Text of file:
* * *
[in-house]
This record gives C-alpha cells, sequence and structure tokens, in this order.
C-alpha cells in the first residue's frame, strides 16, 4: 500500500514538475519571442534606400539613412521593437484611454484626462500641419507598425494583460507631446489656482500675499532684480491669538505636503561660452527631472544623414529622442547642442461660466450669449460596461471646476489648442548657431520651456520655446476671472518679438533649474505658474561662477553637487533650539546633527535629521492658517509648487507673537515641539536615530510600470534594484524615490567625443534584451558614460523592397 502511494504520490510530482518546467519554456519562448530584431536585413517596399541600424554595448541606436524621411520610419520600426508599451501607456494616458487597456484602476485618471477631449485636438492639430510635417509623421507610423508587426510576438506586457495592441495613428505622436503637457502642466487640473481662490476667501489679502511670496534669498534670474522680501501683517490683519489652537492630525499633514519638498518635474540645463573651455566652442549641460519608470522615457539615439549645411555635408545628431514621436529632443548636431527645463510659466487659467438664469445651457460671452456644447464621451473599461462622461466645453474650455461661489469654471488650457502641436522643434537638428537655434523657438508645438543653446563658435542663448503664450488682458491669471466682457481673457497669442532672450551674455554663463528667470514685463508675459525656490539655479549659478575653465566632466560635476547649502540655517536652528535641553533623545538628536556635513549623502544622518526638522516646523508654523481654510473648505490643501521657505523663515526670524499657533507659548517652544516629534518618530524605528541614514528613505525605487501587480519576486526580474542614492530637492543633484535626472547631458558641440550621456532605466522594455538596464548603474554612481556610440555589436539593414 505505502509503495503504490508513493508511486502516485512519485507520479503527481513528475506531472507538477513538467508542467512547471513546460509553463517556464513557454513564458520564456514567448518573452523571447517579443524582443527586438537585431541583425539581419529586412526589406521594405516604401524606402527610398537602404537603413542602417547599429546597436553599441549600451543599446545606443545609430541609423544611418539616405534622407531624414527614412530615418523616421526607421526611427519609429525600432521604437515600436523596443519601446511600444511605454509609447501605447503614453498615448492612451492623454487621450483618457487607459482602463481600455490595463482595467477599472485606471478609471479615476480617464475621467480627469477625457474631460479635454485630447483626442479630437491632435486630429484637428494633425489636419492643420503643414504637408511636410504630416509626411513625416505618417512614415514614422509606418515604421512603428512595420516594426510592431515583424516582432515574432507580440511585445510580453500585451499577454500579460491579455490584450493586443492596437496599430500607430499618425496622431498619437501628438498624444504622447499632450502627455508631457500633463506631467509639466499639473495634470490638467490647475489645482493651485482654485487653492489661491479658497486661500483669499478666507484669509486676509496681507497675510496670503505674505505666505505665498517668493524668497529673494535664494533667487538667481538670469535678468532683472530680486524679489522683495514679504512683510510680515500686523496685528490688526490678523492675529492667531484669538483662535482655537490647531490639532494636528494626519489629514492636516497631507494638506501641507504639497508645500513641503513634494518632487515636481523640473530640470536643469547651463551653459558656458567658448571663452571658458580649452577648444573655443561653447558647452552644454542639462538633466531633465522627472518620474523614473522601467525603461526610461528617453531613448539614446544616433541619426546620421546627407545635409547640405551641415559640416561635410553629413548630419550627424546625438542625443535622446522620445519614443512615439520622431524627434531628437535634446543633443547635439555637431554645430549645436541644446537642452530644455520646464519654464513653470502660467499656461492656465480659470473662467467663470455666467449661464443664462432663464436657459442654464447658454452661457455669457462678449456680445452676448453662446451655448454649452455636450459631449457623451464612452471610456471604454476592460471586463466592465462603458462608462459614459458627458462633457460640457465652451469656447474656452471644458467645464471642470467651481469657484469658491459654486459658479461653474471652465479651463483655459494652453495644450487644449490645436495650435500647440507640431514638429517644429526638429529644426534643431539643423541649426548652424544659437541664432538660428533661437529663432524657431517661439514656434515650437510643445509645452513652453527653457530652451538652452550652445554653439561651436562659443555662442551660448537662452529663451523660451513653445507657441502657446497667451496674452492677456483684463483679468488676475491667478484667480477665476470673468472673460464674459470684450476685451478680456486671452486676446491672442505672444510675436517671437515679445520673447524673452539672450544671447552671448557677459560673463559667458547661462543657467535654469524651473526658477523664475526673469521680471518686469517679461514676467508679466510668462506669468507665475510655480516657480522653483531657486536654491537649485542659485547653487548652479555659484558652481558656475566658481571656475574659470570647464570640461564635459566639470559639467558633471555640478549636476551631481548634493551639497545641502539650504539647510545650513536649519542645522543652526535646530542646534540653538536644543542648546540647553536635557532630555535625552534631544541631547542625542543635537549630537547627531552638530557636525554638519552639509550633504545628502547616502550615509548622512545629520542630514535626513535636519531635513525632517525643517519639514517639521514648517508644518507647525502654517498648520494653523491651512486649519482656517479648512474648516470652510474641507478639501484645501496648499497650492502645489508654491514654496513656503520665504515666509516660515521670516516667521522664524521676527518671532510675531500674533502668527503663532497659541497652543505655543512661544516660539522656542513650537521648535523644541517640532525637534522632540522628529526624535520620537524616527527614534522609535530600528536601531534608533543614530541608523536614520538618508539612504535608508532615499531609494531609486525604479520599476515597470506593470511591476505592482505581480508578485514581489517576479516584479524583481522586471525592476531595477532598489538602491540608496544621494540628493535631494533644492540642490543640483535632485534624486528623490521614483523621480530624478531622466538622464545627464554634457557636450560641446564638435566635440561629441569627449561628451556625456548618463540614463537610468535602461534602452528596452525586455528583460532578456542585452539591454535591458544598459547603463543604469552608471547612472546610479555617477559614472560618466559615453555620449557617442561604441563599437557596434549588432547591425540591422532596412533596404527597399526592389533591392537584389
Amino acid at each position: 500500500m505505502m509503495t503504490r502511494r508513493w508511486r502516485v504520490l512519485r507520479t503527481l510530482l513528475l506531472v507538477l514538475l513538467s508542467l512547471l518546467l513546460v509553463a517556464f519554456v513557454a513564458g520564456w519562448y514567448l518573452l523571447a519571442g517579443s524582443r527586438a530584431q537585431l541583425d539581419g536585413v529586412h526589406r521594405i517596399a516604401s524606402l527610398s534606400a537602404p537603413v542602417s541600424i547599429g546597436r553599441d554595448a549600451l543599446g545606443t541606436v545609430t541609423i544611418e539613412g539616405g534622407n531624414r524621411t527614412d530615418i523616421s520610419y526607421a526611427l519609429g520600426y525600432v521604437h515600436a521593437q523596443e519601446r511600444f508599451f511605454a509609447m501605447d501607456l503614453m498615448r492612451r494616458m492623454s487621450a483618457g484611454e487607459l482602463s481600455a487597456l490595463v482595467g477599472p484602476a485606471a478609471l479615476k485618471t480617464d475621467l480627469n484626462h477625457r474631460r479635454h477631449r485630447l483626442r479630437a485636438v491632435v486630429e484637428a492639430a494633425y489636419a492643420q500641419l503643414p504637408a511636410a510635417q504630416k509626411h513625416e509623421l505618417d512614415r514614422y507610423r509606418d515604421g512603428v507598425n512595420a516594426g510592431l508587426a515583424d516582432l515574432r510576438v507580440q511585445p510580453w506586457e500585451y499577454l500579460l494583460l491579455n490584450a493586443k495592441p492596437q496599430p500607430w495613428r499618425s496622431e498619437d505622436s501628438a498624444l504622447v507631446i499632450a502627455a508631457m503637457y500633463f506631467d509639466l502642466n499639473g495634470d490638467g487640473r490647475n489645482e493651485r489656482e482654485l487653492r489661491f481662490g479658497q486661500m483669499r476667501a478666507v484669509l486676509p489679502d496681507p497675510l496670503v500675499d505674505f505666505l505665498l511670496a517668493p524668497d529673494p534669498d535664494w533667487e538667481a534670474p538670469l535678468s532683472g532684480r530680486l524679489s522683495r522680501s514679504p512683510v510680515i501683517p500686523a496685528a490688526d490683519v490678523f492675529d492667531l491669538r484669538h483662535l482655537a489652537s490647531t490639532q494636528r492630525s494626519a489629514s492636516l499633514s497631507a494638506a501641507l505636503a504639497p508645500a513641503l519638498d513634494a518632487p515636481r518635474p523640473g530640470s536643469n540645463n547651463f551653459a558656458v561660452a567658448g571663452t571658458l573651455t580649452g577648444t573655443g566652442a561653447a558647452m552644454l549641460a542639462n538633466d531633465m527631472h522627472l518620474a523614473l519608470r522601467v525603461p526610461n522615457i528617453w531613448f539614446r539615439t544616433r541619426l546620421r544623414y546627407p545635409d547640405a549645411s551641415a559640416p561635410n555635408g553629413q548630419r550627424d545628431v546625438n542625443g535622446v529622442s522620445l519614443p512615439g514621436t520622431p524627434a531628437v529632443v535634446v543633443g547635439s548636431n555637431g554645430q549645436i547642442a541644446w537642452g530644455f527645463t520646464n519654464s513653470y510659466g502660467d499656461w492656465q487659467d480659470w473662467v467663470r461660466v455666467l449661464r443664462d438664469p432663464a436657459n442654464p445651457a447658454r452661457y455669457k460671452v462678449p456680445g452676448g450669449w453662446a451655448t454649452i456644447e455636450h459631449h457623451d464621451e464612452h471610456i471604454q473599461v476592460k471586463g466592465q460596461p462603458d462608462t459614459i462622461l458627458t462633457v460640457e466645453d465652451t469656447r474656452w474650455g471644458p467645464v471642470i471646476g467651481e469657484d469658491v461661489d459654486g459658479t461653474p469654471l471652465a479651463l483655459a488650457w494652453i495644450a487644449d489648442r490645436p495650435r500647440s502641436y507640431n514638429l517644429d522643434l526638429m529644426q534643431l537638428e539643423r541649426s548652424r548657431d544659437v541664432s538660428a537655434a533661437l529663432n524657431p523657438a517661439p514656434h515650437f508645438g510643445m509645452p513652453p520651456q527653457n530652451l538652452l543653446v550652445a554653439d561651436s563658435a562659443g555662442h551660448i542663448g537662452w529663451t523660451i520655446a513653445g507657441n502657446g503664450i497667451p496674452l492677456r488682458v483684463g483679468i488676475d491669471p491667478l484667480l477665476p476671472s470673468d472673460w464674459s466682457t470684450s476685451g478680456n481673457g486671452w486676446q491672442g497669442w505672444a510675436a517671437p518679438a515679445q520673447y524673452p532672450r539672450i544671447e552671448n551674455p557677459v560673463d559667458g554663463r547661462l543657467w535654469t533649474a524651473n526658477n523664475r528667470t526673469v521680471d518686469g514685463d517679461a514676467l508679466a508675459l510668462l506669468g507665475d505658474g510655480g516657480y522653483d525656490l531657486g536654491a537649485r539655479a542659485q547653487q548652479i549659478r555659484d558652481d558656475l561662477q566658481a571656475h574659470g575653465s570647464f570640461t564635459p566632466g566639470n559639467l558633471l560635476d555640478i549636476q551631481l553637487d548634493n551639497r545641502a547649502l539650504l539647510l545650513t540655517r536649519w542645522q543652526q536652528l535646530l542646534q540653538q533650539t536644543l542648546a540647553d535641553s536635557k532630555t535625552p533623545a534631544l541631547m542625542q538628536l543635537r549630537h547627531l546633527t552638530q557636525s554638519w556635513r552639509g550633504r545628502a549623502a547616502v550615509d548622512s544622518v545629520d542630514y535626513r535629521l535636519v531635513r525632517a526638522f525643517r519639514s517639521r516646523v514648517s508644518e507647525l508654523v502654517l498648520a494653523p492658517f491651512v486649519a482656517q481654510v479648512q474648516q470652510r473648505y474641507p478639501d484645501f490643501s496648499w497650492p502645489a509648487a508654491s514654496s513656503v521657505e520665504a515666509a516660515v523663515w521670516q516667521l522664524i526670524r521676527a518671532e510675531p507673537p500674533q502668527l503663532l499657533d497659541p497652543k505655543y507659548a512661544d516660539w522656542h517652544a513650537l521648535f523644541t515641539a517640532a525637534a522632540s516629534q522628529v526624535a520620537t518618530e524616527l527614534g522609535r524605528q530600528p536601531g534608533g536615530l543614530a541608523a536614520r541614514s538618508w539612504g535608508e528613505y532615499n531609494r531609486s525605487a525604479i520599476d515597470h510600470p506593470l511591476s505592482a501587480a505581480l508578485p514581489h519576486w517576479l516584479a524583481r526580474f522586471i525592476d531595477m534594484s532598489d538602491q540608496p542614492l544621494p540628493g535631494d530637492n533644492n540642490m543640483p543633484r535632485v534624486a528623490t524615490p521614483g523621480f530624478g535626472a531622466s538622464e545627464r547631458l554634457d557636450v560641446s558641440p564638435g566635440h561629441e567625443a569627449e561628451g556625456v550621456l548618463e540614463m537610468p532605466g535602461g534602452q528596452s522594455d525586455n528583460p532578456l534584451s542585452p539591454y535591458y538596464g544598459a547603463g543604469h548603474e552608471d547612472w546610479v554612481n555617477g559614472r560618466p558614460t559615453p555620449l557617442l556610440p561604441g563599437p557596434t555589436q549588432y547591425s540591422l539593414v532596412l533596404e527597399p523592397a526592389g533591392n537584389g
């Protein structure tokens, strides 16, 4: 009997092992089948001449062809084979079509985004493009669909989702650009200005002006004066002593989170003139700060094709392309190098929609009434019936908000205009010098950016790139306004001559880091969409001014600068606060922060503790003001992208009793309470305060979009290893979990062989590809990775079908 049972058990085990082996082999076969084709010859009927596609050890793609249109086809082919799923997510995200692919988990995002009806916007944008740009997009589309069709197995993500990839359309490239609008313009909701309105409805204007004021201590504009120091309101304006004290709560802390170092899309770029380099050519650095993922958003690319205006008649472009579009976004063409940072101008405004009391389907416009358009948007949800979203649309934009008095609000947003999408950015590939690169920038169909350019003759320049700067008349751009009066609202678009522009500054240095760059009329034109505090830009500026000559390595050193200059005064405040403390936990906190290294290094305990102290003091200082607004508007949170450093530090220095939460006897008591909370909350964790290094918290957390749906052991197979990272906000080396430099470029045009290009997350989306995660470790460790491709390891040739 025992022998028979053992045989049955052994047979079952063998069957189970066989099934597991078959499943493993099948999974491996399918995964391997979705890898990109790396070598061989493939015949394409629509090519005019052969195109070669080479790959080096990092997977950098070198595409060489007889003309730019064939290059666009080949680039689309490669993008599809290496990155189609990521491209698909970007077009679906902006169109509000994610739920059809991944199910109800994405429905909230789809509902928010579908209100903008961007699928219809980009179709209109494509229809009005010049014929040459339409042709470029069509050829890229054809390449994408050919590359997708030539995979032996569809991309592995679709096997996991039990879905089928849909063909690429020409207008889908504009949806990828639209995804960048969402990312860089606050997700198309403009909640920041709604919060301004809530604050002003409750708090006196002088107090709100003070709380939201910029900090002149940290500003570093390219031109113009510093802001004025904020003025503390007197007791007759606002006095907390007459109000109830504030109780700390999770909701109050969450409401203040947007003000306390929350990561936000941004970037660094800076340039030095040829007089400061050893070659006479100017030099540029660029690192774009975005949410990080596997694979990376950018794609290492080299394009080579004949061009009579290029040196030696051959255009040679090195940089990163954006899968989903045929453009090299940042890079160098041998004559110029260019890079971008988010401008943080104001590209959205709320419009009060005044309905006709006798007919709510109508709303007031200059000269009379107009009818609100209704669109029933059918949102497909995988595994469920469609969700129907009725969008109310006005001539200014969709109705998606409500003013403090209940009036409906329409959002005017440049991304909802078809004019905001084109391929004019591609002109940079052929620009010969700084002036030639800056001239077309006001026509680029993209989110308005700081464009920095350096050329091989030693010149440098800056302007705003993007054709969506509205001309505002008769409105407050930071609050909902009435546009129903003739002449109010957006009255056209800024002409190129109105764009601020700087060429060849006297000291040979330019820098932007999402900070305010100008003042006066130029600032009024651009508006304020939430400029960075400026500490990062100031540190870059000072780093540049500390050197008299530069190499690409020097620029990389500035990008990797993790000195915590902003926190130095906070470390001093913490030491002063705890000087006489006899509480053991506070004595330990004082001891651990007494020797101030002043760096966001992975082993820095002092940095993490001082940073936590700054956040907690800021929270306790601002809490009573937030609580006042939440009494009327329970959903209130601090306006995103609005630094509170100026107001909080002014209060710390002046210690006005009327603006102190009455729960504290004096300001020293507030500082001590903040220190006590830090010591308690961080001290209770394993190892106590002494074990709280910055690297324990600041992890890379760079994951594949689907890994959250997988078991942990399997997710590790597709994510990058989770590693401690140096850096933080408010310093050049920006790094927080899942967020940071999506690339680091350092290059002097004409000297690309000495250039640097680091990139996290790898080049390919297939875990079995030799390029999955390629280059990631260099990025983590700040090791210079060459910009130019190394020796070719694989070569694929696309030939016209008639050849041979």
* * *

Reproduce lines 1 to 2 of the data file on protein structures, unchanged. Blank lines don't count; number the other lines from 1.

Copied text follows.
[in-house]
This record gives C-alpha cells, sequence and structure tokens, in this order.